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  • 17 March 2017

Workshop: Anymation

During his workshop, Davide Giurlando lead the auditorium’s audience on a 360° trip around the world of advertising. The advertising world, unlike the cinema world that seems very distant from it in many ways, is totally immersed in the chaos of modernity. Animation has always had a sort of neurotic vein, reflection of the torments and obsessions of contemporary society, and this is echoed in advertising as well. Just think that most of great animators are also advertisers at the same time. Davide Giurlando introduced the audience to a selection of four short films about the world of advertising and the effects that it has in our lives, almost like a contamination which gives birth to a contrast between natural life and a true artificial life.

The first short film, called What on earth!, is built around the idea of an imaginary documentary created by Martian scientists about Earth and its inhabitants. The element of surprise consists in the fact that the Martians think of the cars as the legitimate inhabitants of Earth, while human beings are regarded as parasites infecting the Earth with colonies and nests, or “the cities”. The second short film, Rejected, is instead a collection of irreverent advertising spots by Don Hertzfeldt. The drawings are simple and stylized, while the situations and the dialogues at first glance seem absurd and out of the context. As the narration goes on the cartoons get crumpled and destroyed, until they are swallowed by a black hole in the end. The third short, Wild Life, has a gloomy atmosphere, which is emphasized by the particular choice of typical 30’s music. The story deals with a young Englishman from the city who dreams of becoming a cowboy and decides to move to Canada, only to see his dreams crumble. The fourth and last short film, Logorama, also Academy Award winner, is a disorienting story set in a world entirely composed of commercial logos, where a criminal version of Ronald McDonald clashes with Micheling men in the role of policemen.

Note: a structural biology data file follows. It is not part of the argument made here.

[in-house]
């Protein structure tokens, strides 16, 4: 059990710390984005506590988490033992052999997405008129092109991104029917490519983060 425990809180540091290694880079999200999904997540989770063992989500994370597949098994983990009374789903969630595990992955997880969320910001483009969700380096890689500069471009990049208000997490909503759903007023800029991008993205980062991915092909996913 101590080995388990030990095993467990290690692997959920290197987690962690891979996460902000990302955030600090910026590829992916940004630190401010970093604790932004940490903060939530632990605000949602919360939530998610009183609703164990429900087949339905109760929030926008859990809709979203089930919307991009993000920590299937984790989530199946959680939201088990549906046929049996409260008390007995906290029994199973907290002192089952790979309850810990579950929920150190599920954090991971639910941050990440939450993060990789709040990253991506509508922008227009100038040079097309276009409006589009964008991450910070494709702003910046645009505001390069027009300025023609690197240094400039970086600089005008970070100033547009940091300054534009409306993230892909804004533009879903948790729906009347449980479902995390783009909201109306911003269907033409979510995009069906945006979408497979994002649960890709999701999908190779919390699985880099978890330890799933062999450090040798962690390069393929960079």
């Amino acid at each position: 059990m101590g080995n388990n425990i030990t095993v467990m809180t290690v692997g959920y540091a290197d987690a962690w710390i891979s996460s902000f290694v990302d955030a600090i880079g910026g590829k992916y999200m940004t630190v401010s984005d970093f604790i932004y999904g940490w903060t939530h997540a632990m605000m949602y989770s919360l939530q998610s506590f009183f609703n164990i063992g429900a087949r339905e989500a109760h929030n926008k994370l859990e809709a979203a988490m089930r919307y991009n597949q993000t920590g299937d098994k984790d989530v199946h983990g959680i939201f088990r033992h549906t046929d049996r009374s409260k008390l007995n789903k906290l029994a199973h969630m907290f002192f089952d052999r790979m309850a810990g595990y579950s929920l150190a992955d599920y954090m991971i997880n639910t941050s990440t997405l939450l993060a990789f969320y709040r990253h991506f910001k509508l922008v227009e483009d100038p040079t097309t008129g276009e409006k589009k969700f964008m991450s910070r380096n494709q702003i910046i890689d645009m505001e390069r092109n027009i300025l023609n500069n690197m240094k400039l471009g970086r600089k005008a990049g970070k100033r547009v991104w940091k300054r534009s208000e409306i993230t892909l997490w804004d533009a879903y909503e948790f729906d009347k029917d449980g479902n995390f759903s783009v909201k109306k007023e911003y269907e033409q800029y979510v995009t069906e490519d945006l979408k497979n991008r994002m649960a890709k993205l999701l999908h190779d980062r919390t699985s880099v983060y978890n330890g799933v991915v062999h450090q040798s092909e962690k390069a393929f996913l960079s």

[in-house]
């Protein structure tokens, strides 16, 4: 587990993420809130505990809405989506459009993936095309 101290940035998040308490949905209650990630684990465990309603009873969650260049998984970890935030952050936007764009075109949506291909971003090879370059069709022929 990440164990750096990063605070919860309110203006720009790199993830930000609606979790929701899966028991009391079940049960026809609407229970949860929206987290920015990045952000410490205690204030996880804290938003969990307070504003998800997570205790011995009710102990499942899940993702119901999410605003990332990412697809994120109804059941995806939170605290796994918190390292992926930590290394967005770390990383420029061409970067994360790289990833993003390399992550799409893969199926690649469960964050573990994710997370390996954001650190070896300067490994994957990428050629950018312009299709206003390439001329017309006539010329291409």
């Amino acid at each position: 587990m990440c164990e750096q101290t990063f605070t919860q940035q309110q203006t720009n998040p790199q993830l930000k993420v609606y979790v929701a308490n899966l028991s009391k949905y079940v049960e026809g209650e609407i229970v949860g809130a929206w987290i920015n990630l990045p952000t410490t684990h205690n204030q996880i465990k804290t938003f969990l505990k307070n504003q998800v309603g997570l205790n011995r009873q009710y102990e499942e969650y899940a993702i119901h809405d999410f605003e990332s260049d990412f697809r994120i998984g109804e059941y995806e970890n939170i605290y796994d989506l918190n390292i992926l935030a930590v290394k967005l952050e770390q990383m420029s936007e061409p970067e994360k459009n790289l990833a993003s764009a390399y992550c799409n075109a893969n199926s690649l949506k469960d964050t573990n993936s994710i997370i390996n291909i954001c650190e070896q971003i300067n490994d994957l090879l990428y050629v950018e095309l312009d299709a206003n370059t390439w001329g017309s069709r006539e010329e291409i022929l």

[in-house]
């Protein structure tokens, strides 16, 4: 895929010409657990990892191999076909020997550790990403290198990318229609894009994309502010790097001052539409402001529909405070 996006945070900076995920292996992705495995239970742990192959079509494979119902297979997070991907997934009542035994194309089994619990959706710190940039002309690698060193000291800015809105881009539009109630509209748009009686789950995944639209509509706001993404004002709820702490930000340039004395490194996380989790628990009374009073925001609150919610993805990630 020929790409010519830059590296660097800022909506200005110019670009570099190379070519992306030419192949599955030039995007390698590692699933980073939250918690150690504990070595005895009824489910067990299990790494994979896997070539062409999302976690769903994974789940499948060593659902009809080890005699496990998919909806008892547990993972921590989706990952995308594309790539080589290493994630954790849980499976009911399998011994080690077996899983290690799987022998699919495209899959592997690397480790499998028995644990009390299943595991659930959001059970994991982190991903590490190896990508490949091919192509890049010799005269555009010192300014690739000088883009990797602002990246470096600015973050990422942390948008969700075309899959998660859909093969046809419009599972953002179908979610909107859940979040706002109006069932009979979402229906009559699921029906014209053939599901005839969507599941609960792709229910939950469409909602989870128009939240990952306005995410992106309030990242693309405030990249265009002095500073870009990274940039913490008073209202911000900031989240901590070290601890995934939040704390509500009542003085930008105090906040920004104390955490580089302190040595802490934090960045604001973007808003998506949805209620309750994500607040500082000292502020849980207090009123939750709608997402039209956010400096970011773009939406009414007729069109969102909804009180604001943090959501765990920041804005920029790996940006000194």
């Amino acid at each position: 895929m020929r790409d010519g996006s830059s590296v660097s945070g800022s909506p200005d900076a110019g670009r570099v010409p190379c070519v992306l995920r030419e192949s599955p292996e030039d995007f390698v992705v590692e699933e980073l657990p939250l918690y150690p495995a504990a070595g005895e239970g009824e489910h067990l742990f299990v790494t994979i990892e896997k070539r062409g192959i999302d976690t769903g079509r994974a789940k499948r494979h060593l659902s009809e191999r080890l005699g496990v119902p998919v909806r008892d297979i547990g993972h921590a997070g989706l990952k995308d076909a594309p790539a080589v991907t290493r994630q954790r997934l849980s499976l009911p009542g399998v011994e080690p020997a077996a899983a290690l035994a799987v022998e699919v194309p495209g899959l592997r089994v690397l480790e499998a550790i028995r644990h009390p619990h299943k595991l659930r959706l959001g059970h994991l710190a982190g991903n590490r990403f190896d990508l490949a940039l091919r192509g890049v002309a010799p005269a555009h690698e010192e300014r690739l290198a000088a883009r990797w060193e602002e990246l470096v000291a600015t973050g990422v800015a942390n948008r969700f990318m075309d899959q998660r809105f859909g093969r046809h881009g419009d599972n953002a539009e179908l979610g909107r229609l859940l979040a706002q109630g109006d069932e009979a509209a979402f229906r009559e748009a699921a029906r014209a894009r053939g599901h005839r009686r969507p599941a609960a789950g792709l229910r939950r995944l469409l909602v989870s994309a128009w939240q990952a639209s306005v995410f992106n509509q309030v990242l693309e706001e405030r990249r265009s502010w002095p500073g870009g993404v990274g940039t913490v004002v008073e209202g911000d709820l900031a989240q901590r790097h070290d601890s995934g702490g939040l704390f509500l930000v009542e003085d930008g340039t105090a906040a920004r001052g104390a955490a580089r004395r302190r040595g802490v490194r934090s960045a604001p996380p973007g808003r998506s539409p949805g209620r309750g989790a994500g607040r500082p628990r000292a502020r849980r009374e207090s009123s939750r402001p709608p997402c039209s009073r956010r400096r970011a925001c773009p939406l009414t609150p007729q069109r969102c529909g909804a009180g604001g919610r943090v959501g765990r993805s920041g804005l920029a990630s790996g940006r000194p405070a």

Undoubtedly, each of these films contains a critic to modern society and its unjustified frenzy, and the animation, with its crazy hysteria, is able to show the human alienation deriving from the chaos of contemporary life. What emerges from these animations is the message that advertisement has neither a purpose nor a concrete shape, but it is instead an incomprehensible stream which contributes to define a critical vision of our world.

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